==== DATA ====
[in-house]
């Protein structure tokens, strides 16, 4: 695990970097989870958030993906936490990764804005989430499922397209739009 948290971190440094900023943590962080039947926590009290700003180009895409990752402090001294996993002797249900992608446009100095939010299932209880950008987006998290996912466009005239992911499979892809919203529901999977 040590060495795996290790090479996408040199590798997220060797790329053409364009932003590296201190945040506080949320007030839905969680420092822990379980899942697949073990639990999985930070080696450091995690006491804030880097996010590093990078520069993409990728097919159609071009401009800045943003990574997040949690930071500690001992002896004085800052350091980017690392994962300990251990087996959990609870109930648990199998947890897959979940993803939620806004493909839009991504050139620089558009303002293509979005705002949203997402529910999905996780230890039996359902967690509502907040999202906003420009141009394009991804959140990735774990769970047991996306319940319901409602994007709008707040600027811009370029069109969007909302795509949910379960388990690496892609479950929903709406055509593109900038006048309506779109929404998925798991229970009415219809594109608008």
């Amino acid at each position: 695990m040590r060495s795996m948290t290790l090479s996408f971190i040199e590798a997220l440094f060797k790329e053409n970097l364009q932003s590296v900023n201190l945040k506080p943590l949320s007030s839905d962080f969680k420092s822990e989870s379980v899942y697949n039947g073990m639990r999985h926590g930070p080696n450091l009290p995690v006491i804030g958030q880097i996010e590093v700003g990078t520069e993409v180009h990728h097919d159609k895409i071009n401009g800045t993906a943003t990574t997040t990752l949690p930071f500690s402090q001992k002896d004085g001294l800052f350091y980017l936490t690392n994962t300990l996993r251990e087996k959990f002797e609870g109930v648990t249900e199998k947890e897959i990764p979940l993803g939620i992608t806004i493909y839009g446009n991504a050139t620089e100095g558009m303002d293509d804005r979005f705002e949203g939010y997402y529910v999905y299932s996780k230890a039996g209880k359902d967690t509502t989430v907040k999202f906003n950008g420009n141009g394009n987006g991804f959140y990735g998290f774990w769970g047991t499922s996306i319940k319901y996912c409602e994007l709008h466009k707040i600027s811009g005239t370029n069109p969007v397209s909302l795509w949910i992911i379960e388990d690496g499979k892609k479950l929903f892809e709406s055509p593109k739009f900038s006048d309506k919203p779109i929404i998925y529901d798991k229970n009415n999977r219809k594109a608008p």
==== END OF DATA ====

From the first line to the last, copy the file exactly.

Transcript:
[in-house]
């Protein structure tokens, strides 16, 4: 695990970097989870958030993906936490990764804005989430499922397209739009 948290971190440094900023943590962080039947926590009290700003180009895409990752402090001294996993002797249900992608446009100095939010299932209880950008987006998290996912466009005239992911499979892809919203529901999977 040590060495795996290790090479996408040199590798997220060797790329053409364009932003590296201190945040506080949320007030839905969680420092822990379980899942697949073990639990999985930070080696450091995690006491804030880097996010590093990078520069993409990728097919159609071009401009800045943003990574997040949690930071500690001992002896004085800052350091980017690392994962300990251990087996959990609870109930648990199998947890897959979940993803939620806004493909839009991504050139620089558009303002293509979005705002949203997402529910999905996780230890039996359902967690509502907040999202906003420009141009394009991804959140990735774990769970047991996306319940319901409602994007709008707040600027811009370029069109969007909302795509949910379960388990690496892609479950929903709406055509593109900038006048309506779109929404998925798991229970009415219809594109608008």
């Amino acid at each position: 695990m040590r060495s795996m948290t290790l090479s996408f971190i040199e590798a997220l440094f060797k790329e053409n970097l364009q932003s590296v900023n201190l945040k506080p943590l949320s007030s839905d962080f969680k420092s822990e989870s379980v899942y697949n039947g073990m639990r999985h926590g930070p080696n450091l009290p995690v006491i804030g958030q880097i996010e590093v700003g990078t520069e993409v180009h990728h097919d159609k895409i071009n401009g800045t993906a943003t990574t997040t990752l949690p930071f500690s402090q001992k002896d004085g001294l800052f350091y980017l936490t690392n994962t300990l996993r251990e087996k959990f002797e609870g109930v648990t249900e199998k947890e897959i990764p979940l993803g939620i992608t806004i493909y839009g446009n991504a050139t620089e100095g558009m303002d293509d804005r979005f705002e949203g939010y997402y529910v999905y299932s996780k230890a039996g209880k359902d967690t509502t989430v907040k999202f906003n950008g420009n141009g394009n987006g991804f959140y990735g998290f774990w769970g047991t499922s996306i319940k319901y996912c409602e994007l709008h466009k707040i600027s811009g005239t370029n069109p969007v397209s909302l795509w949910i992911i379960e388990d690496g499979k892609k479950l929903f892809e709406s055509p593109k739009f900038s006048d309506k919203p779109i929404i998925y529901d798991k229970n009415n999977r219809k594109a608008p």